Copyright in Thailand
“It’s Offside!” – Broadcasters cry foul amidst football frenzy
In this year of the FIFA World Cup, it can be reasonably expected that commercial establishments across the globe would try to cash upon the popularity of the event by screening matches at their outlets in order to increase their clientele. But whether such screenings infringe upon the rights of the official broadcaster or not, is still a grey area in many jurisdictions, including Thailand. Though there are a few cases where the issue has been discussed, none is clear enough to be deemed as a precedent.
Under section 29(3) of the Thai Copyright Act, unauthorized public broadcast of an audio/video for money or any other commercial benefit constitutes infringement. Consequently, there is a strong buzz that this time around the official broadcasting agency may actually resort to taking legal action and/or impose royalty fee on commercial establishments who go ahead and screen live matches (without any authorization) on their premises and avail ‘commercial benefit’ by virtue of increased patronage. Furthermore, it’s also been contended that such unchecked ‘free screenings’ hit paid subscriptions hard, thereby bleeding official revenue collections.
A key bone of contention in this debate is what actually constitutes ‘other commercial benefit’ in the Copyright Act. The Ministry of Commerce interprets the term as an act, essentially involving some advertising or use of special equipment, to attract more customers to a business establishment screening ‘free’ matches. For instance, if a restaurant installs a signboard outside its premises informing the public that it would screen live matches and thereafter increases the price of food being served, it would qualify as infringement. Conversely, if it can be proved that the establishment provides such service in ordinary course of its business, and not only during a particular event such as the world cup, the liability of infringement would not arise.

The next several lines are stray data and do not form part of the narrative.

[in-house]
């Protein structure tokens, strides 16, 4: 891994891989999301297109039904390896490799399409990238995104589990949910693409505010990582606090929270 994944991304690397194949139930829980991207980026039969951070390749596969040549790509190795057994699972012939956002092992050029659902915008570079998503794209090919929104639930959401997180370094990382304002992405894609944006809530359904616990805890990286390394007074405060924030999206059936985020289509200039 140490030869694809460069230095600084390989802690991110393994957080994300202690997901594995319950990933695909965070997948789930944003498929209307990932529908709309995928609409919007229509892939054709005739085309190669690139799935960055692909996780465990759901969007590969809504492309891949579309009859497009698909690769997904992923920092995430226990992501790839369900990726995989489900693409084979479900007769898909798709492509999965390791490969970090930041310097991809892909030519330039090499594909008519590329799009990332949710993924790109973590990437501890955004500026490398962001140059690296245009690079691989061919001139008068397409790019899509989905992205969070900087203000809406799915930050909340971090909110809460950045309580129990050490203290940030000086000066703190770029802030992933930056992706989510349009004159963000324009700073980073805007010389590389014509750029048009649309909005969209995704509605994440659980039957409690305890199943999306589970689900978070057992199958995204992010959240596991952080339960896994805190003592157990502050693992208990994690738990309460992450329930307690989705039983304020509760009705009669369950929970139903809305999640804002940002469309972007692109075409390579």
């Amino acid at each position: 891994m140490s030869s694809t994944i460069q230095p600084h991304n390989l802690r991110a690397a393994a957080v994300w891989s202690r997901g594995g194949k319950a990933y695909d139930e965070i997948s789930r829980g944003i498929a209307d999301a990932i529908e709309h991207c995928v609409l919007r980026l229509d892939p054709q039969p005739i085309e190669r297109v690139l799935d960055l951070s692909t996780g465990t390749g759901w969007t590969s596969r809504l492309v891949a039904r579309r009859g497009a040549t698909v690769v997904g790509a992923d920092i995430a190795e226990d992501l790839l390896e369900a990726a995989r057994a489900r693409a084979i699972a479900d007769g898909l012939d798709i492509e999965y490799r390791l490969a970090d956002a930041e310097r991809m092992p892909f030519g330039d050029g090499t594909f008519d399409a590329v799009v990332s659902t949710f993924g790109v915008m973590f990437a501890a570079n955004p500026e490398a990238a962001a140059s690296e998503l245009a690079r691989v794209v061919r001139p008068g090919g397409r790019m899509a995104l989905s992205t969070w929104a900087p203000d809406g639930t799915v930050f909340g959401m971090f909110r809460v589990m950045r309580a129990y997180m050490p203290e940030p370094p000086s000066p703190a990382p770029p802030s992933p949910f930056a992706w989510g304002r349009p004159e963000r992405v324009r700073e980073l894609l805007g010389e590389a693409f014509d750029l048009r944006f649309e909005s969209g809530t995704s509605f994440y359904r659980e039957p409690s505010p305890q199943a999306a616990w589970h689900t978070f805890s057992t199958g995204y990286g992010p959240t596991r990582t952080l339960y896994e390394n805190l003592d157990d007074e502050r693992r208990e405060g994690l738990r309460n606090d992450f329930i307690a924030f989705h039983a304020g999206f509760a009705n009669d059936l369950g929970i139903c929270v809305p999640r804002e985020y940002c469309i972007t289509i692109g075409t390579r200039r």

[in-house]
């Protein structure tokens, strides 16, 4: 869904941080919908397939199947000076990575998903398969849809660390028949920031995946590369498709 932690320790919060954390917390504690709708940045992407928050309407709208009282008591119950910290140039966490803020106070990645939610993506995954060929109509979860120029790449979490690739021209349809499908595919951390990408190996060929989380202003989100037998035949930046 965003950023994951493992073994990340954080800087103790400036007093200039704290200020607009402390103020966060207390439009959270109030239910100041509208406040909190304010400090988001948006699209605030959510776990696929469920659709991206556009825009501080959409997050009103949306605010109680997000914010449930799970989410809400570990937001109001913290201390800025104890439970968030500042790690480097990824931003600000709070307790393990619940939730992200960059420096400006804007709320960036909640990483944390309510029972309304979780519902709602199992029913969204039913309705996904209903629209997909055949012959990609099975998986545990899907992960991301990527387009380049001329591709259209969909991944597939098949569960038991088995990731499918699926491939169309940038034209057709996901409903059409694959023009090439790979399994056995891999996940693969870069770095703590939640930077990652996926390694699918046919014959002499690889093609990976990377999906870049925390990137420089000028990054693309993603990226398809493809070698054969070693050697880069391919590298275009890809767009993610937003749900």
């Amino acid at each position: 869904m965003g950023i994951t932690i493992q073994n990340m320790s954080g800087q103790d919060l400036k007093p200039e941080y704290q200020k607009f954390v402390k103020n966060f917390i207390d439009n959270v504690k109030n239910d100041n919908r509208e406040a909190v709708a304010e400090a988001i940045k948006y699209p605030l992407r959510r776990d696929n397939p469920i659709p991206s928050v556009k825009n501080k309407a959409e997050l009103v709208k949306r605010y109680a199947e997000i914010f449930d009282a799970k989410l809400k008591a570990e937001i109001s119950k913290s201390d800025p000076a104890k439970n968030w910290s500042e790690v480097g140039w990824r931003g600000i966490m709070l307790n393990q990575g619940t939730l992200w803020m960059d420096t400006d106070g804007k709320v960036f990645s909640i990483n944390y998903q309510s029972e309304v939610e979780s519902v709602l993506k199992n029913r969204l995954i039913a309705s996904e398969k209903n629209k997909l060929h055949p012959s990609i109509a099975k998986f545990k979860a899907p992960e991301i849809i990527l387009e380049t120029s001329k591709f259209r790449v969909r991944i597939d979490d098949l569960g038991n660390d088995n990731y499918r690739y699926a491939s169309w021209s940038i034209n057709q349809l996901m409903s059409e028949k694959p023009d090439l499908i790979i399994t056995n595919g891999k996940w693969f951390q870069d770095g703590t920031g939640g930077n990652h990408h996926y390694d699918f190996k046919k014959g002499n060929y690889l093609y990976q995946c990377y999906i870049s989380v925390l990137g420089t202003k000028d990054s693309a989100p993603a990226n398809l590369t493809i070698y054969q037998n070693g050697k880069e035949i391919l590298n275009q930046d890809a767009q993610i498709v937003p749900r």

The Supreme (Dika) Court hasn’t, per se, ruled on what constitutes ‘other commercial benefit’. However, decision 10579/2551 provides some insight as to how the Dika court is likely to deal with the issue. The case in point involves a karaoke bar (defendant), which had been hauled to the court for committing infringement by providing its customers an opportunity to listen and sing copyrighted songs without any authorization. The defendant claimed protection on the ground that there was no increase in the prices of its goods and services and hence, no ‘direct profit’ had accrued. The court found merit in the argument and ruled that playing music from mp3 discs for customers’ entertainment, without charging any additional fee for the service either directly (entrance fee) or indirectly (increased prices), would not qualify as infringement.
Though these interpretations provide some guidance, for a complete clarification a more direct analysis and interpretation of what constitutes ‘other commercial benefit’ is awaited from the Dika court. Till such time, each case would continue to be adjudged on facts and circumstances.